Soldier’s charges put spotlight on military sexual misconduct — again
Sexual assault charges against a decorated Canadian Forces officer have thrust the military’s scandalous record on sexual assault and sexual misconduct back into the spotlight.
Lt.-Col. Mason Stalker, the commanding officer of the Edmonton-based 1st Battalion, Princess Patricia’s Canadian Light Infantry, has been charged with three counts of sexual assault, four counts of sexual exploitation, one count of sexual interference, one count of invitation to sexual touching and one count of breach of trust by a public officer.
All of the charges are related to a male teen who was involved in the army cadets when Stalker was a volunteer mentor.
“It’s in the news again,” says Dr. Stefanie von Hlatky, an expert in gender in the military and director of the Queen’s University Centre for International and Defence Policy.
“Obviously these incidents are tragedies but the fact that they’re coming out in the news more and more and keeping this issue on the radar of the public but also the people in office is good.”
The Canadian Forces was thrown into crisis five years ago, when a decorated officer pled guilty to 88 sexual offences, including the first-degree murders of two women.
Col. Russell Williams, the former commander of Canadian Forces Base Trenton, received two life sentences for the sexually sadistic murders of Cpl. Marie-France Comeau and Jessica Lloyd.
While Williams is the most extreme example, an external review released earlier this year was a searing indictment of the military mindset toward sexual misconduct.
In it, former Supreme Court of Canada judge Marie Deschamps decried the sexualized culture of the armed forces, one that is “hostile to women and LGBTQ members” and “conducive” to sexual harassment and sexual assault.
She called for sweeping cultural change.
“It is not enough to simply revise policies or to repeat the mantra of ‘zero tolerance.’ Leaders must acknowledge that sexual misconduct is a real and serious problem for the organization, one that requires their own direct and sustained attention,” she wrote.
A Statistics Canada report last year found that 7.6 per cent of women and 1.2 per cent of men surveyed had experienced sexual assault by a member of the forces or the Department of Defence.
A large percentage of incidents of sexual assault and sexual harassment are not reported, Deschamps said.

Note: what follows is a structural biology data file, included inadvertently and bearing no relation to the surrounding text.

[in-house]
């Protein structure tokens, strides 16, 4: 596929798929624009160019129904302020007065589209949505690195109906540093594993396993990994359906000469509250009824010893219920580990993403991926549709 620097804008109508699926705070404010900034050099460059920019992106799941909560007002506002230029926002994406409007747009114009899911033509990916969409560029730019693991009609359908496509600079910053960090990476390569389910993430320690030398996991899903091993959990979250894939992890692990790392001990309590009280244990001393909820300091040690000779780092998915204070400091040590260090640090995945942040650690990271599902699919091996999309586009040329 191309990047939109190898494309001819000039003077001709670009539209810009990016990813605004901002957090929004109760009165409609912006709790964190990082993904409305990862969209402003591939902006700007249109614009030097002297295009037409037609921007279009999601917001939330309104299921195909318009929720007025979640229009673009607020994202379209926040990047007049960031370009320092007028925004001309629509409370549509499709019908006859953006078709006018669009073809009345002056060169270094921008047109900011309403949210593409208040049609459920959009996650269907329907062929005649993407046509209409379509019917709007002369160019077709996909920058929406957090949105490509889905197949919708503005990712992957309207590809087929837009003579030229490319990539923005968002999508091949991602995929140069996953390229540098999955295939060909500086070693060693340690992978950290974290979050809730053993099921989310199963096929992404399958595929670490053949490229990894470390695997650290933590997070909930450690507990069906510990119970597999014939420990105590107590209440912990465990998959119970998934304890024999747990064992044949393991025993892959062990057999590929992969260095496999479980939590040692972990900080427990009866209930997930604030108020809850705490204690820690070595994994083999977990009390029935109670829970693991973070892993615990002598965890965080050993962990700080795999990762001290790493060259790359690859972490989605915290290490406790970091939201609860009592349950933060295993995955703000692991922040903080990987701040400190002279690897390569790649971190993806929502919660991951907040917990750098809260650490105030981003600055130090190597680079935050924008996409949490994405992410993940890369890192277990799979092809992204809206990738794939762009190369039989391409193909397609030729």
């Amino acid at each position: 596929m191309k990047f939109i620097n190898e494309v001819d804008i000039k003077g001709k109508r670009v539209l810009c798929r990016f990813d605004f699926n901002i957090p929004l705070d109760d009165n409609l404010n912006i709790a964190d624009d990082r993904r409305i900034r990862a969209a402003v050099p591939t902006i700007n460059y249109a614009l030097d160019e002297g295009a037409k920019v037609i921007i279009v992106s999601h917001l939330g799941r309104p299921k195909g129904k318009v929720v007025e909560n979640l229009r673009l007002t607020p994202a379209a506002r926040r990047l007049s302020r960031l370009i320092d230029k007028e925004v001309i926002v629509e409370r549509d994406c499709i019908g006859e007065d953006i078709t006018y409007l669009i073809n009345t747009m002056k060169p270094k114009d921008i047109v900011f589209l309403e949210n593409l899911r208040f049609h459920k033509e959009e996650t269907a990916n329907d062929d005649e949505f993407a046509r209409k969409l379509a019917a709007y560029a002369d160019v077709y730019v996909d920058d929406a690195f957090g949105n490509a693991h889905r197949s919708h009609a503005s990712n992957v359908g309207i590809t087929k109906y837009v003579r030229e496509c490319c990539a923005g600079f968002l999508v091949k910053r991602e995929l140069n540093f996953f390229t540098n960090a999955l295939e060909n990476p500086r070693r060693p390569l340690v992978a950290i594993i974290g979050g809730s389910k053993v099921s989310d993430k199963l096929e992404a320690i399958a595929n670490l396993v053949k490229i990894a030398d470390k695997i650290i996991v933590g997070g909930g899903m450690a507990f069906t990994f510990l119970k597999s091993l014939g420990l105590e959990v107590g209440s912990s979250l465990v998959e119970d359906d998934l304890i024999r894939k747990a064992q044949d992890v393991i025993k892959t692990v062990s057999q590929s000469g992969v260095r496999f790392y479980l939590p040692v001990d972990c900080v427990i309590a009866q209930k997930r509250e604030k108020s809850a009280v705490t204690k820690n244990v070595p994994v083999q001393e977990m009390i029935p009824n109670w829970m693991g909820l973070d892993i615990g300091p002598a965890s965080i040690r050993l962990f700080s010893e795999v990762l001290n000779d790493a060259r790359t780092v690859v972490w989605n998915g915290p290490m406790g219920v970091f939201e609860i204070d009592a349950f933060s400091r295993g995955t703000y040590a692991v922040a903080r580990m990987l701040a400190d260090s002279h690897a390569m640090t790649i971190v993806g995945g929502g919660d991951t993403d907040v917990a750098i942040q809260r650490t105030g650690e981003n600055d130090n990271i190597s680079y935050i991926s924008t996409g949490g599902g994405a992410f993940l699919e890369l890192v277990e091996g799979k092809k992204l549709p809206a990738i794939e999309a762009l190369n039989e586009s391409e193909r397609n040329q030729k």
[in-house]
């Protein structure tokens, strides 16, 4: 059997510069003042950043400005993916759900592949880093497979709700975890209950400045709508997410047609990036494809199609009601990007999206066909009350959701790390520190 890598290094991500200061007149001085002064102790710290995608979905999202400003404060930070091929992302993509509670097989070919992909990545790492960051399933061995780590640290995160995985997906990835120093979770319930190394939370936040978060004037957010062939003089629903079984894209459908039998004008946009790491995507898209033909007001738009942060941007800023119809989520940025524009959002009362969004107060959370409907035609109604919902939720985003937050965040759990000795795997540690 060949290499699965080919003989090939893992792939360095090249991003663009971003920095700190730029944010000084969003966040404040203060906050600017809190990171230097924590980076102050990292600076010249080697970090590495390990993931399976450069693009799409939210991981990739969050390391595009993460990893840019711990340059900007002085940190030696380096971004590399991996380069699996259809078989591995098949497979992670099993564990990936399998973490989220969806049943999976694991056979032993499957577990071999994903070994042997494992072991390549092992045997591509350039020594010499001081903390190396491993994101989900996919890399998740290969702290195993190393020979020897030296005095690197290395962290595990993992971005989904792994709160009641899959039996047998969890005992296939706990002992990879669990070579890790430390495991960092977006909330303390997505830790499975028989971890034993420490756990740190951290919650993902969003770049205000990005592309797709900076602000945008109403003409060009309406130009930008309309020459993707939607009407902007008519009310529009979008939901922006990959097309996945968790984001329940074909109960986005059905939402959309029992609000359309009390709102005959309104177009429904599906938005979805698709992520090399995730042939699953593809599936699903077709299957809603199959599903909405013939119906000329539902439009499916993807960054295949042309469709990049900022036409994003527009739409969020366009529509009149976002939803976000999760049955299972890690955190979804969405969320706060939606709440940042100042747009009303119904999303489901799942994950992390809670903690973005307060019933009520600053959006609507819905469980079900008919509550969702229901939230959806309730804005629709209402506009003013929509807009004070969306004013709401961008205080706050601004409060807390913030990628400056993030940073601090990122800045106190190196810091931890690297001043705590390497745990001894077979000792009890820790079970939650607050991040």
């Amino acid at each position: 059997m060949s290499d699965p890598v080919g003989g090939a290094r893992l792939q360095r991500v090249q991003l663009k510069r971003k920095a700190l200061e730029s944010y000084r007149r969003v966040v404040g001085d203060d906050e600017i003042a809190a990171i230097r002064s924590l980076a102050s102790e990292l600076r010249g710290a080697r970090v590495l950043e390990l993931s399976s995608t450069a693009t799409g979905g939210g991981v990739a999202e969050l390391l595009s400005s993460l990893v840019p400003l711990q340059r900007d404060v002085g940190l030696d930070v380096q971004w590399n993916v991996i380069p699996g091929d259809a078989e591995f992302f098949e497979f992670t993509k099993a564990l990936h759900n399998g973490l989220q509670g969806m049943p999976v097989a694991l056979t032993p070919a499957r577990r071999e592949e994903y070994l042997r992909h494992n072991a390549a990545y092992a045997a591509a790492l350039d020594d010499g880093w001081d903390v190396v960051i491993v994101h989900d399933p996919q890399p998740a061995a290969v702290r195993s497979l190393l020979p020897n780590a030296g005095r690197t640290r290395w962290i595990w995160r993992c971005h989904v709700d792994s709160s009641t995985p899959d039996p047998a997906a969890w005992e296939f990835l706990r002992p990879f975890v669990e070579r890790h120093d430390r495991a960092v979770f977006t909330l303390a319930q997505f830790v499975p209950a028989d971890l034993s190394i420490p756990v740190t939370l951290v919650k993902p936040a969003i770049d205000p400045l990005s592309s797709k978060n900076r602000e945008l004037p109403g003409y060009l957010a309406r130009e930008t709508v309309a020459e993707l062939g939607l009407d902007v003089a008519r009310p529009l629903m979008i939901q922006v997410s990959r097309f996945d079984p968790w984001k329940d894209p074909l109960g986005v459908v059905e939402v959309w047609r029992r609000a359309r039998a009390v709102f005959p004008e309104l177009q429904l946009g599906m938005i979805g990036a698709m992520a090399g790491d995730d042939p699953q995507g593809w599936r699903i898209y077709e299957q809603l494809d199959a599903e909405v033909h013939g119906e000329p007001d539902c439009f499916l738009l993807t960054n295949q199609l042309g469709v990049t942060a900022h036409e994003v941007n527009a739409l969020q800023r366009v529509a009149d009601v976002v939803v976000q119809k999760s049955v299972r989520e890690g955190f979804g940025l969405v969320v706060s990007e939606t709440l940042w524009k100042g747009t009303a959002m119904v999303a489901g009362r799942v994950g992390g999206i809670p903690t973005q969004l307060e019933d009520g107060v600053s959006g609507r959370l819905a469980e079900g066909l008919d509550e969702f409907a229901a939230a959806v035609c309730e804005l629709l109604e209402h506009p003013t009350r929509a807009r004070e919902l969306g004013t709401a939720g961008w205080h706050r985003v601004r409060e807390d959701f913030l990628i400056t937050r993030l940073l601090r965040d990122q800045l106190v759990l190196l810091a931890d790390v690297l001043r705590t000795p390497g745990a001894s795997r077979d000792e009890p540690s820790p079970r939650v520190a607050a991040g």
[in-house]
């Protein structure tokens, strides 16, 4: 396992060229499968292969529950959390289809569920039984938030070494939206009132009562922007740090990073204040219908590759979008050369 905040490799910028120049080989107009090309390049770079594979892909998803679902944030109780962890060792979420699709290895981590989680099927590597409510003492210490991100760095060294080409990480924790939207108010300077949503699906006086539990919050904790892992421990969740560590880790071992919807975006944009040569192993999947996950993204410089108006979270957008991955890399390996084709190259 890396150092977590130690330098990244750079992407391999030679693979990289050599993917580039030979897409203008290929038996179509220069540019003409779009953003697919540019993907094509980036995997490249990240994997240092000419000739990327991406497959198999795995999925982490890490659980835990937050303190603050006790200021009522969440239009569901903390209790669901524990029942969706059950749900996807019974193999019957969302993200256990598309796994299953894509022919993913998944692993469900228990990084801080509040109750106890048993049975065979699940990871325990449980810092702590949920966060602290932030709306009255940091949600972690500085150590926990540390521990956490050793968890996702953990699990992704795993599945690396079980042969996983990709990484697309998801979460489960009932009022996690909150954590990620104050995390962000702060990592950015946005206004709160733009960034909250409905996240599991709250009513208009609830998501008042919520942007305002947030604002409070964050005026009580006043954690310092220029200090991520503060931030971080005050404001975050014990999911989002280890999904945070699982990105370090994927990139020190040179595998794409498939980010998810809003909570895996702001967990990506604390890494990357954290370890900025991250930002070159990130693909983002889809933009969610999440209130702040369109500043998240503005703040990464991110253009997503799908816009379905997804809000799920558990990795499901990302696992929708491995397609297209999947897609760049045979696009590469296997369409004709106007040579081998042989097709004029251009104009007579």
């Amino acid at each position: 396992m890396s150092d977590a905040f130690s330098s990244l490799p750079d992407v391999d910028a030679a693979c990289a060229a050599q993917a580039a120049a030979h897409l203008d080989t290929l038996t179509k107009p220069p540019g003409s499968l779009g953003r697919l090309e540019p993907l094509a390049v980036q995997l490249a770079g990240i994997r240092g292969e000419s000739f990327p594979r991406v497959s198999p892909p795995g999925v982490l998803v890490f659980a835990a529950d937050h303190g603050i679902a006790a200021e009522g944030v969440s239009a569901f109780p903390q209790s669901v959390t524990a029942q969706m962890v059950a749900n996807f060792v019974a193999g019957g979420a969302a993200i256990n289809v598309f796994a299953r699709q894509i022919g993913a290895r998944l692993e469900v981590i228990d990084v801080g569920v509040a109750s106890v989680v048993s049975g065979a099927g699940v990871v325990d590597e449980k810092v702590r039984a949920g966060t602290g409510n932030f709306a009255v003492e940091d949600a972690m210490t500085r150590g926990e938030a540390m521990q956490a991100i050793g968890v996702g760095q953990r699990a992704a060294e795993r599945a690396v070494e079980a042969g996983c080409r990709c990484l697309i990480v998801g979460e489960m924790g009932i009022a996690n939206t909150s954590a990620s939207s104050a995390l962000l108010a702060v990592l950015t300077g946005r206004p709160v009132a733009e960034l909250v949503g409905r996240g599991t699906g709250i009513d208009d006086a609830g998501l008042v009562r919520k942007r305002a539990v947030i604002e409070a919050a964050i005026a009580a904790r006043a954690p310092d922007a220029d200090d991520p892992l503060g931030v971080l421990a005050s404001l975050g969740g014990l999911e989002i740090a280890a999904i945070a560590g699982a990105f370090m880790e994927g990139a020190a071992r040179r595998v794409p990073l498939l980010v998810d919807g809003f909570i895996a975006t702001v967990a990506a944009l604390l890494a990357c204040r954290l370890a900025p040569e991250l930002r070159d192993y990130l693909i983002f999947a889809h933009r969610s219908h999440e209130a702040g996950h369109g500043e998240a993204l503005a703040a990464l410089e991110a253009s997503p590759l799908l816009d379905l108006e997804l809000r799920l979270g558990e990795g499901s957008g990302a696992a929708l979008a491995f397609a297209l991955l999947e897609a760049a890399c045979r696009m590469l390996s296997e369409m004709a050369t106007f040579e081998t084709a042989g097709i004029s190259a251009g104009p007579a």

In the vast majority of cases the victims are women, Deschamps said, but she cited a Statistics Canada report that found male victims of sexual assault by other men, including gang rape.
Following Deschamps’ report, the military released an “Action Plan on Inappropriate Sexual Behaviour.”
That action plan was largely undermined, though, when then-chief of defence staff, Gen. Tom Lawson appeared dismissive of the scale of the problem, saying in an interview that “we’re biologically wired in a certain way.”
“These are not constructive comments by a leader,” Hlatky says.
The new chief of defence staff, Gen. Jonathan Vance, wasted no time in changing the tone. In his first speech earlier this month, Vance declared war on inappropriate sexual behaviour.
“It must stop now,” he said.
Last week, Vance announced “Operation Honour” to end sexual assault and harassment within the ranks.
Vance has urged members of the forces to “call 911” and report all incidents of sexual assault to civilian authorities, taking it out of the chain of command.
“It’s a really good sign that the new chief of defence staff means business,” Hlatky tells Yahoo Canada News.
“This is a major breakthrough.”
But that strong message has to be followed up with consistent action and continued scrutiny, she says.
The charges against Stalker, which have not been tested in court, are a reminder that male-on-male sexual misconduct is also an issue. Based on figures from the U.S. military, it’s “quite prevalent,” she says.
“It’s not just women and men. In this case we’re talking about minors, too.”
Sexual misconduct and predatory behaviour affect everyone in the military, Hlatky says.
“Turning a blind eye to these predatory individuals within the armed forces in undermining their military effectiveness.”